|Story||Today in Techrights||Roy Schestowitz||31/10/2014 - 10:30am|
|Story||Quick Look: Puppy Linux 6.0||Rianne Schestowitz||31/10/2014 - 10:04am|
|Story||How to train your doctor... to use open source||Roy Schestowitz||31/10/2014 - 9:14am|
|Story||Sony Xperia devices are sendng your data to China||Rianne Schestowitz||31/10/2014 - 8:18am|
|Story||Nexus 6 Pre-Orders Were A Joke||Roy Schestowitz||31/10/2014 - 8:11am|
|Story||Fedora 21 Beta status is Go, release on November 4, 2014||Roy Schestowitz||31/10/2014 - 8:00am|
|Blog entry||Wonderful Tips to make your Car so beautiful and long-lasting||rimfinancing||31/10/2014 - 7:58am|
|Story||GTK+ 3.16's New GtkGLArea Widget Gets Improved||Roy Schestowitz||31/10/2014 - 7:57am|
|Story||CherryTree Review: The Rich Tree Notes Application||Rianne Schestowitz||31/10/2014 - 7:52am|
|Story||The Wide World of Canonical||Rianne Schestowitz||31/10/2014 - 7:47am|
- Claiming That Microsoft ‘Loves’ Linux While Windows Update Bricks Devices With Linux
- Protectionist Reign: Corporations in Complete Control of Everything With Domination Over Patent Law
- Links 30/10/2014: GNOME 3.15.1, Red Hat Software Collections 1.2
- Links 29/10/2014: Ubuntu Touch Tablet, Puppy Linux 6.0
- Links 28/10/2014: SUSE Linux Enterprise 12, Canonical OpenStack Distro
- Links 28/10/2014: PiFxOS, The Document Foundation in OSBA
Puppy Linux 6.0 is a lightweight Linux distribution that can easily be run off a USB stick, SD card or live disc. This version has been dubbed “Tahrpup” by the Puppy Linux developers, and it is based on Ubuntu 14.04. It also uses Linux kernel 3.14.20.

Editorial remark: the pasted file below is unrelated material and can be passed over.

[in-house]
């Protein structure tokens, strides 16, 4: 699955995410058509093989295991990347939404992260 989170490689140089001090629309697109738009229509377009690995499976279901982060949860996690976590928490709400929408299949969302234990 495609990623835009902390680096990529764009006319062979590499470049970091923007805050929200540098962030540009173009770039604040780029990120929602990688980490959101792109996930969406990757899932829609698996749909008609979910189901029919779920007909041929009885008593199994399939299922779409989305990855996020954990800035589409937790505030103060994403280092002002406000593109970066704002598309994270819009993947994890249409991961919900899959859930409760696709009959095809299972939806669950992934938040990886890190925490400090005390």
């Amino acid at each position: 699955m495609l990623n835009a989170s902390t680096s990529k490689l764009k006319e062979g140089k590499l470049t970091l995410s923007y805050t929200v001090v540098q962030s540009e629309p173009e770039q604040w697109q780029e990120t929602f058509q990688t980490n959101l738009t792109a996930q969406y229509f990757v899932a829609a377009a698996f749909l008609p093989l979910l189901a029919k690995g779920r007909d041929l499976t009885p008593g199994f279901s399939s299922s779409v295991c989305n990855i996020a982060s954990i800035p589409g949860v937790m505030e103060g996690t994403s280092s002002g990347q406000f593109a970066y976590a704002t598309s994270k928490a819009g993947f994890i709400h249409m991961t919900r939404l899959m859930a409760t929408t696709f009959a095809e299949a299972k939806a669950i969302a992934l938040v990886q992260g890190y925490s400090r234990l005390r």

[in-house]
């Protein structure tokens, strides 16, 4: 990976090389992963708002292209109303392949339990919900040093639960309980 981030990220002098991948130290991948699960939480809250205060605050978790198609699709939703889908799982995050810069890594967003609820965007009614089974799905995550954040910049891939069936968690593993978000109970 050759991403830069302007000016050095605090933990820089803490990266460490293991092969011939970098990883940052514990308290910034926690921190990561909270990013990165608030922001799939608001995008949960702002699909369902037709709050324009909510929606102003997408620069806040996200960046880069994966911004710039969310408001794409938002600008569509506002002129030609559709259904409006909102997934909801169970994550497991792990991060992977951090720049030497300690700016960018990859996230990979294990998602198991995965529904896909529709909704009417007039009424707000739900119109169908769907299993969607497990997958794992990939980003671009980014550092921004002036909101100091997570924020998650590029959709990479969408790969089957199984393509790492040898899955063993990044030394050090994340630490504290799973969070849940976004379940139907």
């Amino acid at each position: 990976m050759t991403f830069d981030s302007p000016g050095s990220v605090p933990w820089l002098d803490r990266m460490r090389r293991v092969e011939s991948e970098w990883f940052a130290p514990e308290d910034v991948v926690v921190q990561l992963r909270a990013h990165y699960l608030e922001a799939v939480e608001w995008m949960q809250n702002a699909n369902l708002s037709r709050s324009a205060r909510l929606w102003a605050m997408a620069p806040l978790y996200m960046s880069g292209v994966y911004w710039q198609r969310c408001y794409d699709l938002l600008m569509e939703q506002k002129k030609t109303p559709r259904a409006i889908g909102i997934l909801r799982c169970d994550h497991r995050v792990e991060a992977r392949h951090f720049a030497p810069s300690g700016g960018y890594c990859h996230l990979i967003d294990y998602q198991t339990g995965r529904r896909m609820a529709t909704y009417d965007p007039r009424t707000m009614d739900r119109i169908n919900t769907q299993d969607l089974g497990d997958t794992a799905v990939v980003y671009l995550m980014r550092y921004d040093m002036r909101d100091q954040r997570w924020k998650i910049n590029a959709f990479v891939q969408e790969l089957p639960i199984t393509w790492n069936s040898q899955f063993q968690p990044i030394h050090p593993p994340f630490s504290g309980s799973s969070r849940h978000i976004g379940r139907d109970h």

If you’ve never used Puppy Linux before you might want to check out Wikipedia’s excellent overview of it. It will give you useful background information and let you know what you can expect from Puppy before trying it. You can also check out the official Puppy Linux 6.0 announcement thread in the Puppy Linux forum.
If you are using a Sony Xperia device running either Android 4.4.2 or 4.4.4 it’s advised (by me) that you install a custom ROM on your device. Several reports have appeared online that the stock firmware on these devices contains Baidu spyware that is discreetly sending data back to servers in China, you do not need to have installed any software on your phone as it’s bundled into the firmware.
Today, the Nexus 6 went up for pre-order on the Google Play Store for a grand total of five minutes by my count. No warning, no announcements, no broadcasts from the Nexus Twitter account, no excitement from Sundar Pichai or any other Android leaders, nothing. I, like many of you, had no idea that pre-orders had even started. And by the time I tried to go order, it was too late. Sold out, gone. Nexus 4 all over again.
Earlier this month GTK+ 3.16 development code gained native OpenGL support. This GTK+ OpenGL support involved adding support for wrapping an OpenGL context for native windows with GLX on X11 and EGL on Wayland to use OpenGL to paint everything. A GtkGLArea widget was also added for providing OpenGL drawing access within GTK+ applications. The GtkGLArea has already seen some more improvements to better GTK's OpenGL support.
CherryTree is a notes-taking application which organizes your notes into a hierarchical tree, has support for text formatting, and is written in GTK2/Python. Lately this application has got a lot of attention due to rich features and frequent updates. It also comes by default in distributions such as MakuluLinux MATE Edition.